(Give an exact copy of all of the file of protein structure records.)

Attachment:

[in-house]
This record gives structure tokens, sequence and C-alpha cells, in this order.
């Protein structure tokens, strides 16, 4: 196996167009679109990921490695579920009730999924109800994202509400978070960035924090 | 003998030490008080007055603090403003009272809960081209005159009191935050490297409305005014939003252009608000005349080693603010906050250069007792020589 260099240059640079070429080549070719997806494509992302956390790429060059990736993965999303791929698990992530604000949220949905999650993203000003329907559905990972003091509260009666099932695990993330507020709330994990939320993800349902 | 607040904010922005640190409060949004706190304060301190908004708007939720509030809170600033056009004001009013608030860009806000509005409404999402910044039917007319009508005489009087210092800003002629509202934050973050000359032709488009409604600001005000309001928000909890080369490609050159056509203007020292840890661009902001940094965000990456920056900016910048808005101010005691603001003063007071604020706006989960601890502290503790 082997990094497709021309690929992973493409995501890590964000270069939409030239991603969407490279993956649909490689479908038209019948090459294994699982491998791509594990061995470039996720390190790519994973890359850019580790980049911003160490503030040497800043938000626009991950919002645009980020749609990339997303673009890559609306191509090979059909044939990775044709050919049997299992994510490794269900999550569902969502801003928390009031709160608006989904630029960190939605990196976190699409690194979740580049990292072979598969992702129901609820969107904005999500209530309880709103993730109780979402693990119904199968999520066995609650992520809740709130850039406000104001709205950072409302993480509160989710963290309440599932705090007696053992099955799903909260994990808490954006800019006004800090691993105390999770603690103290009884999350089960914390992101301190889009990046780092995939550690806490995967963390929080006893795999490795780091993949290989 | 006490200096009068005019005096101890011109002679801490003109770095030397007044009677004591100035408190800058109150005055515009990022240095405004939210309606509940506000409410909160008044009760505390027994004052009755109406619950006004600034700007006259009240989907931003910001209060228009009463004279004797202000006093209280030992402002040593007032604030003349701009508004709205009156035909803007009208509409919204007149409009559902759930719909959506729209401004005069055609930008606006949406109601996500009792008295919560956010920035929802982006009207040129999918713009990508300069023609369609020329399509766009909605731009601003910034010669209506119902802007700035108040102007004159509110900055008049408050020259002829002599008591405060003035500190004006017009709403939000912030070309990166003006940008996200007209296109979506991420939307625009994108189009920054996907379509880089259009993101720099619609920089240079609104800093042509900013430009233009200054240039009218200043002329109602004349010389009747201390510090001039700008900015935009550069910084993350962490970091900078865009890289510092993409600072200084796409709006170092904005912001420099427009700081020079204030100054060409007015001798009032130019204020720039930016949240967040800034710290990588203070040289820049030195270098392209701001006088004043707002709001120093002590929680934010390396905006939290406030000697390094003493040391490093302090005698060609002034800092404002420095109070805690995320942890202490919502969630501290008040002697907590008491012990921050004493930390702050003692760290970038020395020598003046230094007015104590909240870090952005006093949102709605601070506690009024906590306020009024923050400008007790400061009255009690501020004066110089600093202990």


[in-house]
This record gives structure tokens, sequence and C-alpha cells, in this order.
């Protein structure tokens, strides 16, 4: 196996167009679109990921490695579920009730999924109800994202509400978070960035924090 | 003998030490008080007055603090403003009272809960081209005159009191935050490297409305005014939003252009608000005349080693603010906050250069007792020589 260099240059640079070429080549070719997806494509992302956390790429060059990736993965999303791929698990992530604000949220949905999650993203000003329907559905990972003091509260009666099932695990993330507020709330994990939320993800349902 | 607040904010922005640190409060949004706190304060301190908004708007939720509030809170600033056009004001009013608030860009806000509005409404999402910044039917007319009508005489009087210092800003002629509202934050973050000359032709488009409604600001005000309001928000909890080369490609050159056509203007020292840890661009902001940094965000990456920056900016910048808005101010005691603001003063007071604020706006989960601890502290503790 082997990094497709021309690929992973493409995501890590964000270069939409030239991603969407490279993956649909490689479908038209019948090459294994699982491998791509594990061995470039996720390190790519994973890359850019580790980049911003160490503030040497800043938000626009991950919002645009980020749609990339997303673009890559609306191509090979059909044939990775044709050919049997299992994510490794269900999550569902969502801003928390009031709160608006989904630029960190939605990196976190699409690194979740580049990292072979598969992702129901609820969107904005999500209530309880709103993730109780979402693990119904199968999520066995609650992520809740709130850039406000104001709205950072409302993480509160989710963290309440599932705090007696053992099955799903909260994990808490954006800019006004800090691993105390999770603690103290009884999350089960914390992101301190889009990046780092995939550690806490995967963390929080006893795999490795780091993949290989 | 006490200096009068005019005096101890011109002679801490003109770095030397007044009677004591100035408190800058109150005055515009990022240095405004939210309606509940506000409410909160008044009760505390027994004052009755109406619950006004600034700007006259009240989907931003910001209060228009009463004279004797202000006093209280030992402002040593007032604030003349701009508004709205009156035909803007009208509409919204007149409009559902759930719909959506729209401004005069055609930008606006949406109601996500009792008295919560956010920035929802982006009207040129999918713009990508300069023609369609020329399509766009909605731009601003910034010669209506119902802007700035108040102007004159509110900055008049408050020259002829002599008591405060003035500190004006017009709403939000912030070309990166003006940008996200007209296109979506991420939307625009994108189009920054996907379509880089259009993101720099619609920089240079609104800093042509900013430009233009200054240039009218200043002329109602004349010389009747201390510090001039700008900015935009550069910084993350962490970091900078865009890289510092993409600072200084796409709006170092904005912001420099427009700081020079204030100054060409007015001798009032130019204020720039930016949240967040800034710290990588203070040289820049030195270098392209701001006088004043707002709001120093002590929680934010390396905006939290406030000697390094003493040391490093302090005698060609002034800092404002420095109070805690995320942890202490919502969630501290008040002697907590008491012990921050004493930390702050003692760290970038020395020598003046230094007015104590909240870090952005006093949102709605601070506690009024906590306020009024923050400008007790400061009255009690501020004066110089600093202990």